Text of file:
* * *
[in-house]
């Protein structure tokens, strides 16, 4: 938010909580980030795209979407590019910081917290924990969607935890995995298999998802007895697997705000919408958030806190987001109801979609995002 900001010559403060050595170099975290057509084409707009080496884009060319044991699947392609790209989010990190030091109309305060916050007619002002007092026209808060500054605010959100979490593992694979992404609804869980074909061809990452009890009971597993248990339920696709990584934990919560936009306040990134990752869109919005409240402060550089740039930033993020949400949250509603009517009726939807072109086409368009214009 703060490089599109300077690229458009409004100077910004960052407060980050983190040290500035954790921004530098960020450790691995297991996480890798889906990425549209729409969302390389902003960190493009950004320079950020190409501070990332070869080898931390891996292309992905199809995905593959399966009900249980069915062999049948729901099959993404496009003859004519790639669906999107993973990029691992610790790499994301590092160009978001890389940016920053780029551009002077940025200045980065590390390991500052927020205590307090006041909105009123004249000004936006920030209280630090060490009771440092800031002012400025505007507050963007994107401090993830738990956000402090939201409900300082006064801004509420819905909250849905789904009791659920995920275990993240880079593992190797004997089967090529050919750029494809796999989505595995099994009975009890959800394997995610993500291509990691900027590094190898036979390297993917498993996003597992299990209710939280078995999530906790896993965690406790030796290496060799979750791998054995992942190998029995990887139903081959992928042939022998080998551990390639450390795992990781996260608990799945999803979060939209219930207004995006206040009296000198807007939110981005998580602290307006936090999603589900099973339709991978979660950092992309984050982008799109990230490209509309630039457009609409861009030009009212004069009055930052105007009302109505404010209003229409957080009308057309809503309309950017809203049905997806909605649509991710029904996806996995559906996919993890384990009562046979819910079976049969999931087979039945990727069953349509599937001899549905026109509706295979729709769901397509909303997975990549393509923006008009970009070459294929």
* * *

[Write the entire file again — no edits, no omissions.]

[in-house]
């Protein structure tokens, strides 16, 4: 938010909580980030795209979407590019910081917290924990969607935890995995298999998802007895697997705000919408958030806190987001109801979609995002 900001010559403060050595170099975290057509084409707009080496884009060319044991699947392609790209989010990190030091109309305060916050007619002002007092026209808060500054605010959100979490593992694979992404609804869980074909061809990452009890009971597993248990339920696709990584934990919560936009306040990134990752869109919005409240402060550089740039930033993020949400949250509603009517009726939807072109086409368009214009 703060490089599109300077690229458009409004100077910004960052407060980050983190040290500035954790921004530098960020450790691995297991996480890798889906990425549209729409969302390389902003960190493009950004320079950020190409501070990332070869080898931390891996292309992905199809995905593959399966009900249980069915062999049948729901099959993404496009003859004519790639669906999107993973990029691992610790790499994301590092160009978001890389940016920053780029551009002077940025200045980065590390390991500052927020205590307090006041909105009123004249000004936006920030209280630090060490009771440092800031002012400025505007507050963007994107401090993830738990956000402090939201409900300082006064801004509420819905909250849905789904009791659920995920275990993240880079593992190797004997089967090529050919750029494809796999989505595995099994009975009890959800394997995610993500291509990691900027590094190898036979390297993917498993996003597992299990209710939280078995999530906790896993965690406790030796290496060799979750791998054995992942190998029995990887139903081959992928042939022998080998551990390639450390795992990781996260608990799945999803979060939209219930207004995006206040009296000198807007939110981005998580602290307006936090999603589900099973339709991978979660950092992309984050982008799109990230490209509309630039457009609409861009030009009212004069009055930052105007009302109505404010209003229409957080009308057309809503309309950017809203049905997806909605649509991710029904996806996995559906996919993890384990009562046979819910079976049969999931087979039945990727069953349509599937001899549905026109509706295979729709769901397509909303997975990549393509923006008009970009070459294929």